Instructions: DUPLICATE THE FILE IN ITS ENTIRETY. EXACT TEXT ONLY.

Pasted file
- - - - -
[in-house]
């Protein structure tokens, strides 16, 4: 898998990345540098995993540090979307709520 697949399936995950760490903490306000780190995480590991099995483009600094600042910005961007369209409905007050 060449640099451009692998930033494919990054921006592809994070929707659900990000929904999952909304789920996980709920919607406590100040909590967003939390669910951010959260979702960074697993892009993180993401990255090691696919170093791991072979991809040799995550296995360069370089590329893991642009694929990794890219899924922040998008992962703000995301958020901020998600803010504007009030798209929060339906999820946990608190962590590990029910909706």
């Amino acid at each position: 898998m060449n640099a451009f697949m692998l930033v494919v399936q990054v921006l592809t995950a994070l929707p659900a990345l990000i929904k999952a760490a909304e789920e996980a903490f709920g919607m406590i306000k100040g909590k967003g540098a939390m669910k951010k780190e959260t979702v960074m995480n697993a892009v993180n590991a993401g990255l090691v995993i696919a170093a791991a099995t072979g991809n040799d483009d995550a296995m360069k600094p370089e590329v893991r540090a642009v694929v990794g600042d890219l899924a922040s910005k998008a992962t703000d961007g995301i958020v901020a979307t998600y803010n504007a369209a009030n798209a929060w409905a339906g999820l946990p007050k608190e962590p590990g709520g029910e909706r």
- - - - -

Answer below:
[in-house]
């Protein structure tokens, strides 16, 4: 898998990345540098995993540090979307709520 697949399936995950760490903490306000780190995480590991099995483009600094600042910005961007369209409905007050 060449640099451009692998930033494919990054921006592809994070929707659900990000929904999952909304789920996980709920919607406590100040909590967003939390669910951010959260979702960074697993892009993180993401990255090691696919170093791991072979991809040799995550296995360069370089590329893991642009694929990794890219899924922040998008992962703000995301958020901020998600803010504007009030798209929060339906999820946990608190962590590990029910909706």
């Amino acid at each position: 898998m060449n640099a451009f697949m692998l930033v494919v399936q990054v921006l592809t995950a994070l929707p659900a990345l990000i929904k999952a760490a909304e789920e996980a903490f709920g919607m406590i306000k100040g909590k967003g540098a939390m669910k951010k780190e959260t979702v960074m995480n697993a892009v993180n590991a993401g990255l090691v995993i696919a170093a791991a099995t072979g991809n040799d483009d995550a296995m360069k600094p370089e590329v893991r540090a642009v694929v990794g600042d890219l899924a922040s910005k998008a992962t703000d961007g995301i958020v901020a979307t998600y803010n504007a369209a009030n798209a929060w409905a339906g999820l946990p007050k608190e962590p590990g709520g029910e909706r």